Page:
With the Pixel 4 and Pixel 4 XL announcement almost upon us, it’s safe to say that both devices will come touting a series of impressive hardware upgrades. This doesn’t include the usual specs treatment, but something else entirely, which we’re really excited to share with you. Here’s a closer look at five Google Pixel 4 features that you’ll look forward to.
90Hz ‘Smooth Display’
High refresh rate displays have started to gain traction now. Before, you could only find them in devices categorized under gaming smartphones and Apple’s iPad Pro range, but more companies have seen the benefits this applies to the user experience. One of the five exciting Google Pixel 4 features you’ll look forward to is this one, but we’re more keen on seeing this running on the Pixel 4 XL because of its larger 3730mAh battery.
Image Credits: Nextrift
Even with the 90Hz option enabled, we believe you’ll be able to experience an ‘all-day’ battery, but like always, your mileage may vary depending on your usage. Now, Google’s Pixel range runs stock Android so that already has it running smoothly, but combine that with a high refresh rate display. What do you get? More fluid animations, the scrolling becomes buttery smooth and image transitions look seamless. We definitely can’t wait to see how a 90Hz refresh rate runs on the Pixel 4 and Pixel 4 XL.
Face unlocking has existed in Android phones before but it’s a comical version of Face ID with little or no regard for enhanced security. The game changes with Face Unlock feature, another one of Google’s Pixel 4 features we’re excited to see. If you see the image below which was shared by Google earlier, a bevy of sensors including a Face unlock IR camera, Face unlock Dot Projector, a second Face unlock IR camera, and a Face unlock Flood Illuminator are present in the top bezel. This should deliver on sophisticated security, and if you check out another image below, you’ll notice that the feature will not just be used to unlock your smartphone, you can also authenticate app sign-ins and payments using Face Unlock too. Let us hope it’s a suitable alternative to Apple’s Face ID.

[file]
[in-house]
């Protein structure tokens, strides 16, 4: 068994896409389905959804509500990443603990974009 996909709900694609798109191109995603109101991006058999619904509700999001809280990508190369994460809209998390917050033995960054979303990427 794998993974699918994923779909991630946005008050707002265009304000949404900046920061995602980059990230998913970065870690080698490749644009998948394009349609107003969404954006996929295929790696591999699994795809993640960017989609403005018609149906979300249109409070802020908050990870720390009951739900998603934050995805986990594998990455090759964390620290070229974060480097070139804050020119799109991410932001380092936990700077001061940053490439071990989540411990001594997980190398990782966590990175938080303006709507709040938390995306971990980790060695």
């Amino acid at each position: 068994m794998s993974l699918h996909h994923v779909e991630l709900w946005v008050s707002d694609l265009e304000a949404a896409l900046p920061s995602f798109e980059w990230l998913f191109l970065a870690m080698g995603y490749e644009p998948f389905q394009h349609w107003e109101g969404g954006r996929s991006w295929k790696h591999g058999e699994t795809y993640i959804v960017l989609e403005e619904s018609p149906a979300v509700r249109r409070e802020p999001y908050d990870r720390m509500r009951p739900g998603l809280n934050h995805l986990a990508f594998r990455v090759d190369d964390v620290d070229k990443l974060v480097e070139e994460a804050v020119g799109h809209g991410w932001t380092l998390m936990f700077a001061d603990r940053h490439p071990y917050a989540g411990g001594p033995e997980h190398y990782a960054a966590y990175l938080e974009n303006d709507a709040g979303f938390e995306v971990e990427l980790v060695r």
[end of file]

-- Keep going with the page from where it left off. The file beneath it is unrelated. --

Soli Radar for ‘Touchless’ Hand Gestures
Included in that top bezel is a Soli radar chip. It might not seem like much, but this is one of the Google Pixel 4 features that will enable the user to employ hand gestures without physically touching the display. Called ‘Motion Sense’, Google states that hand gestures will allow users to switch between songs, silencing incoming phone calls, and more. While the initial rollout of the feature might seem limited, the possibilities could be endless if Google wants it to be. Google says that when more Pixel smartphones launch in the future, they will bring in more ways to interact with ‘Motion Sense’ and by extension, the display. For now, you’ll have to get used to the fact that ‘Motion Sense’ won’t be available in all regions and what you’re able to do on the Pixel 4 and Pixel 4 XL may seem somewhat limiting.
Alongside the rear dual-camera setup, which is going to be a first for Google, the company is said to include a ‘Spectral’ sensor too. Details are currently scarce at the moment, but it’s possible the Spectral sensor will be able to detect infrared and ultraviolet wavelengths, resulting in improved color balancing when taking an image. A Spectral sensor may also be able to record a laptop’s display without you seeing the ‘flickering’ part. There could be a larger number of possibilities for this specific camera, one of them which could be associated with improving image quality.
Dual-Camera for Wider Imaging Possibilities
For three generations, Google has relied on a single rear camera solution and if you’ve seen the kind of images the company’s phones churn out every passing year, you’d think that a single unit is more than sufficient. The technology giant doesn’t seem to think so and if one of the many Google Pixel 4 features you’re excited for is improved image quality, then here it is. According to various specification leaks, both the Pixel 4 and Pixel 4 XL will sport a primary 12MP camera, that’s complemented by a 16MP telephoto unit.
The confusing thing for us to fathom is why none of these rumors talked about Google implementing a wide-angle camera to the second sensor? We ask this because the company’s Super Res Zoom feature already exists for near-perfect lossless zoom capabilities. It incorporates computational techniques and a boatload of algorithms to nullify the degradation of image quality caused when you digitally zoom into a subject. With this solution already present, why would Google have the need to include a telephoto unit to its Pixel 4 and Pixel 4 XL? Looks like we’ll find out tomorrow.
Here were our five Google Pixel 4 features and we’d like to know which one you’re excited to see the most. That being said, take part in our poll below and also check out our detailed comparison between the Pixel 4, Pixel 4 XL and Pixel 3 XL to learn more differences about the three devices.